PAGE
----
• When evaluating the celiac artery, it is important to include erect views to prevent misdiagnosis of celiac artery stenosis.[ncbi.nlm.nih.gov]
  • ETAP is common in athletes and often resolves with preventative or conservative strategies. When ETAP persists despite these methods, alternative causes, including MALS, should be considered.[ncbi.nlm.nih.gov]
  • Prompt MALS release was succesful in order to prevent any major complications. The patient required a longer than usual postoperative stay in order to recover from bile leakage.[surgicalcasereports.springeropen.com]

References

Article

  1. You JS, Cooper M, Nishida S, Matsuda E, Murariu D. Treatment of Median Arcuate Ligament Syndrome Via Traditional and Robotic Techniques. Hawaii J Med Public Health. 2013;72(8):279–281.
  2. Lainez RA, Richardson WS. Median arcuate ligament syndrome: a case report. Ochsner J. 2013;13(4):561-564.
  3. Balaban DH, Chen J, Lin Z, Tribble CG, McCallum RW. Median arcuate ligament syndrome: a possible cause of idiopathic gastroparesis. Am J Gastroenterol. 1997;92(3):519-523.
  4. Sproat IA, Pozniak MA, Kennell TW. US case of the day. Median arcuate ligament syndrome (celiac artery compression syndrome). Radiographics. 1993;13(6):1400-1402.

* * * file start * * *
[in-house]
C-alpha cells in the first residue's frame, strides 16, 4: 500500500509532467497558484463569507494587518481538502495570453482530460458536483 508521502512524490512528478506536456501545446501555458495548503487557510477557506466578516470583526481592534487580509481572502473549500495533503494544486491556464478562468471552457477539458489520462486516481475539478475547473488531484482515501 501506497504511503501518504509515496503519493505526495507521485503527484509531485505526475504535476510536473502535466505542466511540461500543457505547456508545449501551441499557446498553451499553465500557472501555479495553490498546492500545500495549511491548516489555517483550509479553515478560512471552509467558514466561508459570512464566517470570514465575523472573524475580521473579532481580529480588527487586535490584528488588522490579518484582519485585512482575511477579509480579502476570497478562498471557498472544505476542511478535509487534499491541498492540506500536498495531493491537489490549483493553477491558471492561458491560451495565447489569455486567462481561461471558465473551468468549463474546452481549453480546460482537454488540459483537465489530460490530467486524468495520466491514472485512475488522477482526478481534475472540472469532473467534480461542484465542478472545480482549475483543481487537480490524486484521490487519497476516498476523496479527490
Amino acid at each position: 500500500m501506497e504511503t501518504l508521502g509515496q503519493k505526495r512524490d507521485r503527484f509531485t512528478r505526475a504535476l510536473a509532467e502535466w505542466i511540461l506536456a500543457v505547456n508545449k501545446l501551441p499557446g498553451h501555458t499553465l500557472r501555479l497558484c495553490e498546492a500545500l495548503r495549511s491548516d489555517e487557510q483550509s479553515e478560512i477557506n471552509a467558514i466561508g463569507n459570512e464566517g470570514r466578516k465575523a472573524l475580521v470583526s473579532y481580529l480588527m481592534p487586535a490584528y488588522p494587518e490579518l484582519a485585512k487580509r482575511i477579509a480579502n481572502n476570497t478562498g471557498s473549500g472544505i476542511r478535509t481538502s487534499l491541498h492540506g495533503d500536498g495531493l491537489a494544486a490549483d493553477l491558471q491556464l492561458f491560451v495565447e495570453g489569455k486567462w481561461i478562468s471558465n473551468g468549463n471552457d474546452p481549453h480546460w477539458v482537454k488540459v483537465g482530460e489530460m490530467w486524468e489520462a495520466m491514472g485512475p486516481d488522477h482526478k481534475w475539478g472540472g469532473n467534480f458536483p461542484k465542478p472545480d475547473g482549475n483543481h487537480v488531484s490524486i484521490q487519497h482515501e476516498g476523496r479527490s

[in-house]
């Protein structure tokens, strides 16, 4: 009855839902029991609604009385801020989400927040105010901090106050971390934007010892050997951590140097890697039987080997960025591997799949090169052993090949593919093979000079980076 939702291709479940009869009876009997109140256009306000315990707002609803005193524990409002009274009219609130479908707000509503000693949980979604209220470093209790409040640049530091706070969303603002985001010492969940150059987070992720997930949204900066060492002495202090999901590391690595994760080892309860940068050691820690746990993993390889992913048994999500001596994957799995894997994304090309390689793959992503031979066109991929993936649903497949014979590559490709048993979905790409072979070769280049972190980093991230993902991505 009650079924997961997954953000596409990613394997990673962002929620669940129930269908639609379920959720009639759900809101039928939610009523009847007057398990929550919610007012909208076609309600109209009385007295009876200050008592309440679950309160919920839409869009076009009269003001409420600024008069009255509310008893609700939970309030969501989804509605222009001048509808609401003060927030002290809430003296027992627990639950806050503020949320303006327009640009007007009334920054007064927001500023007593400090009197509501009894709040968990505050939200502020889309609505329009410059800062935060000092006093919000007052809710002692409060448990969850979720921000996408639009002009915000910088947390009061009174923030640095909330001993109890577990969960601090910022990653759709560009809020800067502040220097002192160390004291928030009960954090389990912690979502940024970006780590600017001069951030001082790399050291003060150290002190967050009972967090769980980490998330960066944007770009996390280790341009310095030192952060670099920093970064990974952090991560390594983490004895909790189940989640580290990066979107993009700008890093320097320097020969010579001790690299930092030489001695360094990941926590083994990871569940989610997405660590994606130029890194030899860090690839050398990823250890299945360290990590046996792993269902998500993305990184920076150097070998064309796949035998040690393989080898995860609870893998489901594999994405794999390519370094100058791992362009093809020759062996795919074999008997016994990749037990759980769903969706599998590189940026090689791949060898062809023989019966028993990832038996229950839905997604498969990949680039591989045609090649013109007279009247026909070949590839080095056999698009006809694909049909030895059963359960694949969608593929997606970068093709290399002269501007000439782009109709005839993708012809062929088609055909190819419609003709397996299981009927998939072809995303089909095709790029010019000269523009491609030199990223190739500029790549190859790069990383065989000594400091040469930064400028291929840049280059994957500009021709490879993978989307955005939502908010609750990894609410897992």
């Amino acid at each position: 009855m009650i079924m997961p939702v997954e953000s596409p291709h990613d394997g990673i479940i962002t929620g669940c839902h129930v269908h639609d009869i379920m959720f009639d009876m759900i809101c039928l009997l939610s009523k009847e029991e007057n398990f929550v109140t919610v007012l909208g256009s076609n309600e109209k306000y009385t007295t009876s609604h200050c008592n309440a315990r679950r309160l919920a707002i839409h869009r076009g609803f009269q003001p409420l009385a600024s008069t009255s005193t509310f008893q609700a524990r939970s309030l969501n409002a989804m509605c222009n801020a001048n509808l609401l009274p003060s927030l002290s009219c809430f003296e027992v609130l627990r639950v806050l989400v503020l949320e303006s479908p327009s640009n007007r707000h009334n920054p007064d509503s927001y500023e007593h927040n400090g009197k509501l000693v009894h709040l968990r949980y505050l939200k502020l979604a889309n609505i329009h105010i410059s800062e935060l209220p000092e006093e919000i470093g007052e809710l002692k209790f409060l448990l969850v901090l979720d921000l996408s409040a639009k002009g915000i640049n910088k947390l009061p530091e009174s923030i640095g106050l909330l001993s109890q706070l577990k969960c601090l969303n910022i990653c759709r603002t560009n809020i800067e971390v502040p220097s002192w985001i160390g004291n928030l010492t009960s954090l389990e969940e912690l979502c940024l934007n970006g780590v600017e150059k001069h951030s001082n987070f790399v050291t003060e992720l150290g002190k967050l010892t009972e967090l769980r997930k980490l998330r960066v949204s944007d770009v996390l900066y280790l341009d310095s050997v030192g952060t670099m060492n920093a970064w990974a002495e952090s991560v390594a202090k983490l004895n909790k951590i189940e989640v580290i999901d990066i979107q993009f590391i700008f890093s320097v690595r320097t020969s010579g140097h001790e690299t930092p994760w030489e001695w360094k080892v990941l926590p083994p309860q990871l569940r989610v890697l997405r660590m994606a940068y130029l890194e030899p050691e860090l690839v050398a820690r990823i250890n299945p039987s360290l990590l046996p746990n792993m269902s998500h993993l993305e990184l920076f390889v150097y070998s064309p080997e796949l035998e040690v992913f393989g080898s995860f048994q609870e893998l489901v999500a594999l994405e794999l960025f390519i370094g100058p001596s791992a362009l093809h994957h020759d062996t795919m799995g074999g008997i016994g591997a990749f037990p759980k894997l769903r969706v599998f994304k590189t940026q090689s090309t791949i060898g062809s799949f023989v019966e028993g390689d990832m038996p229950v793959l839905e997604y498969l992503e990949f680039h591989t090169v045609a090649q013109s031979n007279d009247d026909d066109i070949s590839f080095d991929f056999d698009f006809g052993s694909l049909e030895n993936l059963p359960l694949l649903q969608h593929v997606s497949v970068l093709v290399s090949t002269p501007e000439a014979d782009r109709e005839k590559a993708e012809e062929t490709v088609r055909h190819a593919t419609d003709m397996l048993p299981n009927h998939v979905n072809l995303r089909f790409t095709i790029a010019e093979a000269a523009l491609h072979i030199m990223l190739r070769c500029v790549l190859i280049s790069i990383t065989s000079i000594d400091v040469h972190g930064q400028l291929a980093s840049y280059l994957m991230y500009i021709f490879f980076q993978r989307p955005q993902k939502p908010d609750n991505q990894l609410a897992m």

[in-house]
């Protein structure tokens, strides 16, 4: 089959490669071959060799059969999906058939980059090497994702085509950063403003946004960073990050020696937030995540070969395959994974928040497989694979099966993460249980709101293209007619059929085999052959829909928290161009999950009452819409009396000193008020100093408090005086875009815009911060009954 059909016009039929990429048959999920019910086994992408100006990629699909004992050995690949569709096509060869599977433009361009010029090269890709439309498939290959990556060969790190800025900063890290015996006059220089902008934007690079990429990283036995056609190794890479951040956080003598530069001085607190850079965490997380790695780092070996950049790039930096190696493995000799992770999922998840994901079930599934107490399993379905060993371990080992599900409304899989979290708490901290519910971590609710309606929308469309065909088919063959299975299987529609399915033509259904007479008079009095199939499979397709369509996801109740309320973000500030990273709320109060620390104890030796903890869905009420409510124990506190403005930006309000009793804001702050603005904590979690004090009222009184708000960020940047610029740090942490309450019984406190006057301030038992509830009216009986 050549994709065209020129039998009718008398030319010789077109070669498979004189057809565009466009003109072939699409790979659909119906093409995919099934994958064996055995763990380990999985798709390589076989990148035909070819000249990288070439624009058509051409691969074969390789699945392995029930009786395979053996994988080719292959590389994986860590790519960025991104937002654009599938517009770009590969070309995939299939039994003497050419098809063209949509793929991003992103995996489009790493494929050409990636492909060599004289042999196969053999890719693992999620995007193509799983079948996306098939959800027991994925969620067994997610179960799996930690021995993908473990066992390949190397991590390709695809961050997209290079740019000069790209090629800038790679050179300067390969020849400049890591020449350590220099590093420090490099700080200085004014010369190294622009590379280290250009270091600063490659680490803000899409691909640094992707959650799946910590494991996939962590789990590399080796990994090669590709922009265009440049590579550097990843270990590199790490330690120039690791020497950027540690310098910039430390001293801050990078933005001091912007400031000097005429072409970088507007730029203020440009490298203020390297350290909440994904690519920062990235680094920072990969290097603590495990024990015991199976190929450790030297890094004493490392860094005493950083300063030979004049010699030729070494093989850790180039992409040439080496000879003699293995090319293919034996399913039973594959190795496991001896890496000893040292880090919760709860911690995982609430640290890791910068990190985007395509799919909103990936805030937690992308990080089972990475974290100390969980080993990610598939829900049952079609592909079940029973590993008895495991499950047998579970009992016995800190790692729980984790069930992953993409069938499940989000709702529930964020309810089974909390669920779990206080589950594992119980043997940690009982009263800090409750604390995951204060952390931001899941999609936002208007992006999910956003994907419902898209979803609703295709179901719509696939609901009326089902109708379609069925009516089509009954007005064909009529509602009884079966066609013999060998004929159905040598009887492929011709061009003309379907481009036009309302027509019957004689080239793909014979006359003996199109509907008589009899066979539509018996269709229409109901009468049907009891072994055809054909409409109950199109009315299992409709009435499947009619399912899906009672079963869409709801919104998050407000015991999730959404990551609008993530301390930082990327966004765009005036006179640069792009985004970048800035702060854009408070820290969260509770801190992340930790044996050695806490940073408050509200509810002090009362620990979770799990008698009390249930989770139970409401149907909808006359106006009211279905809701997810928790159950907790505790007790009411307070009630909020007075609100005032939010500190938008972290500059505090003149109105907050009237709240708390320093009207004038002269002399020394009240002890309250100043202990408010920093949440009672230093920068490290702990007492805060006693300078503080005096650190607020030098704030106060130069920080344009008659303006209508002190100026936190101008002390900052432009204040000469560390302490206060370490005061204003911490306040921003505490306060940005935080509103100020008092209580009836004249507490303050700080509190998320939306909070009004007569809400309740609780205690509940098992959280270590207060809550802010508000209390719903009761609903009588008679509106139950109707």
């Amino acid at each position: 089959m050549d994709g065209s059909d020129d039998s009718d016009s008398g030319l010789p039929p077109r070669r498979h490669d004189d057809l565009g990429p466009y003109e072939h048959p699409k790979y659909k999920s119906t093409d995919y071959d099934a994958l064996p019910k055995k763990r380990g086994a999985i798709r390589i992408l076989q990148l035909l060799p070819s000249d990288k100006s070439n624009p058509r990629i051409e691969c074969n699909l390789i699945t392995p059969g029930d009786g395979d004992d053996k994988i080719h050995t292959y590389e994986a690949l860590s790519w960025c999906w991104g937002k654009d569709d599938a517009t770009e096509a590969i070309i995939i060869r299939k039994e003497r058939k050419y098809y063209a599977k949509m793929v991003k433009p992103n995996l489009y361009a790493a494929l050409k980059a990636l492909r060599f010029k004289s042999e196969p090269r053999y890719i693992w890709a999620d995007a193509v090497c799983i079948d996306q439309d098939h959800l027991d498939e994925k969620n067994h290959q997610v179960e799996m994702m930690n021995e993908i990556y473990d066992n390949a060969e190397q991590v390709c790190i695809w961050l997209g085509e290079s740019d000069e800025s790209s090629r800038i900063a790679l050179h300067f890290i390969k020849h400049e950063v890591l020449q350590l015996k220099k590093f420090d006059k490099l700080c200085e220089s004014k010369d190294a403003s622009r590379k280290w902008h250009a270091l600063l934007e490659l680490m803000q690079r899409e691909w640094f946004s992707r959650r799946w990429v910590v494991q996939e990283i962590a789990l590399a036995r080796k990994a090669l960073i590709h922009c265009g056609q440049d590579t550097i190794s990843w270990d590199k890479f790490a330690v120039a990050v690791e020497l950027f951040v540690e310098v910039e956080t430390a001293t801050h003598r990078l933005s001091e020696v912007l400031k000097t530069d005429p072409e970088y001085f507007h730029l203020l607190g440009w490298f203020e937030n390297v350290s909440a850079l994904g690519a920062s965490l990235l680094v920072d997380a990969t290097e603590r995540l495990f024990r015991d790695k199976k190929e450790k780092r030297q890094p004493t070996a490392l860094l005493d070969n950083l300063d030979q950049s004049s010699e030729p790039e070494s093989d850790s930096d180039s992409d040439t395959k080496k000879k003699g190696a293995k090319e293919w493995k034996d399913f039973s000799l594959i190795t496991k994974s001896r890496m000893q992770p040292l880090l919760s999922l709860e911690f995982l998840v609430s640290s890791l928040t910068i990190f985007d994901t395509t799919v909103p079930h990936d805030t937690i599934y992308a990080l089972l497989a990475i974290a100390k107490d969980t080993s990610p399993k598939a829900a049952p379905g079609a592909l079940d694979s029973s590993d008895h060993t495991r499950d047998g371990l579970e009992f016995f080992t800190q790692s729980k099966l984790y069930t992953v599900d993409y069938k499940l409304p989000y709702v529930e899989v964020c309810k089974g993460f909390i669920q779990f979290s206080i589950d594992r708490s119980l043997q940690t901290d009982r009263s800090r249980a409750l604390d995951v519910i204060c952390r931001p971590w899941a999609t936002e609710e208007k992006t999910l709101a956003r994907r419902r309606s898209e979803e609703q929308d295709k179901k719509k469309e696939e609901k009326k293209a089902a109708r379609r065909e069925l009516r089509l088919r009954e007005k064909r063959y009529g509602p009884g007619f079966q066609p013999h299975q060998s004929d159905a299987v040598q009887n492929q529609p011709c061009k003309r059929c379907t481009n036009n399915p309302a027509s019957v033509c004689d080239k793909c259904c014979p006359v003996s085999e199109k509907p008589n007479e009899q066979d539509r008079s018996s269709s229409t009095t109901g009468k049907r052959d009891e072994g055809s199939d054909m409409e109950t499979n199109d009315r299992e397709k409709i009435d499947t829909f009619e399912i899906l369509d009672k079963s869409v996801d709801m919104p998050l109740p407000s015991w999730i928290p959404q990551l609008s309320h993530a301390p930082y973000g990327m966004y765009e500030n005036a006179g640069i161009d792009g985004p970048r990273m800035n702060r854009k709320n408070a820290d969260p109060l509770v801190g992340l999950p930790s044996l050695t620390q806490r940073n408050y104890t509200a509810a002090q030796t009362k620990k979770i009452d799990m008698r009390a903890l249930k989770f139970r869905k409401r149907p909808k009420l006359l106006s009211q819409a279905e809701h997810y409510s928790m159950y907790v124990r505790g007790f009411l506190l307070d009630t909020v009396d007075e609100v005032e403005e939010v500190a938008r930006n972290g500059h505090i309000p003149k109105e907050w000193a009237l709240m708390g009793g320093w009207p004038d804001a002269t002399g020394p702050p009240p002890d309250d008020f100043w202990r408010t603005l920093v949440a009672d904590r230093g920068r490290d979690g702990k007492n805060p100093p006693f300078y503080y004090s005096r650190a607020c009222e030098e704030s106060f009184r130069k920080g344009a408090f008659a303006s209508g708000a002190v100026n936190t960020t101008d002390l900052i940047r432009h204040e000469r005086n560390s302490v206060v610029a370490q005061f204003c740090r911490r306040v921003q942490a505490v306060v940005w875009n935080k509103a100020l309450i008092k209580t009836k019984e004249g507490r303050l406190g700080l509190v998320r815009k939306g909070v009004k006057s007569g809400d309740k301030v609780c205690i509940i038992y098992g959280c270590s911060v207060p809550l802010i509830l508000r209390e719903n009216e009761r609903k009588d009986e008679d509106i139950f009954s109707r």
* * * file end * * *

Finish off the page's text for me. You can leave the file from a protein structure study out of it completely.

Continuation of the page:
5. A-Cienfuegos J, Rotellar F, Valentí V, et al. The celiac axis compression syndrome (CACS): critical review in the laparoscopic era. Rev Esp Enferm Dig. 2010;102(3):193-201.
  6. Duffy AJ, Panait L, Eisenberg D, Bell RL, Roberts KE, Sumpio B. Management of median arcuate ligament syndrome: a new paradigm. Ann Vasc Surg. 2009;23(6):778-784.
  7. Ozel A, Toksoy G, Ozdogan O, Mahmutoglu AS, Karpat Z. Ultrasonographic diagnosis of median arcuate ligament syndrome: a report of two cases. Med Ultrason. 2012;14(2):154-157.
  8. Horton KM, Talamini MA, Fishman EK. Median arcuate ligament syndrome: evaluation with CT angiography. Radiographics. 2005;25(5):1177-1182.

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Last updated: 2018-06-21 18:13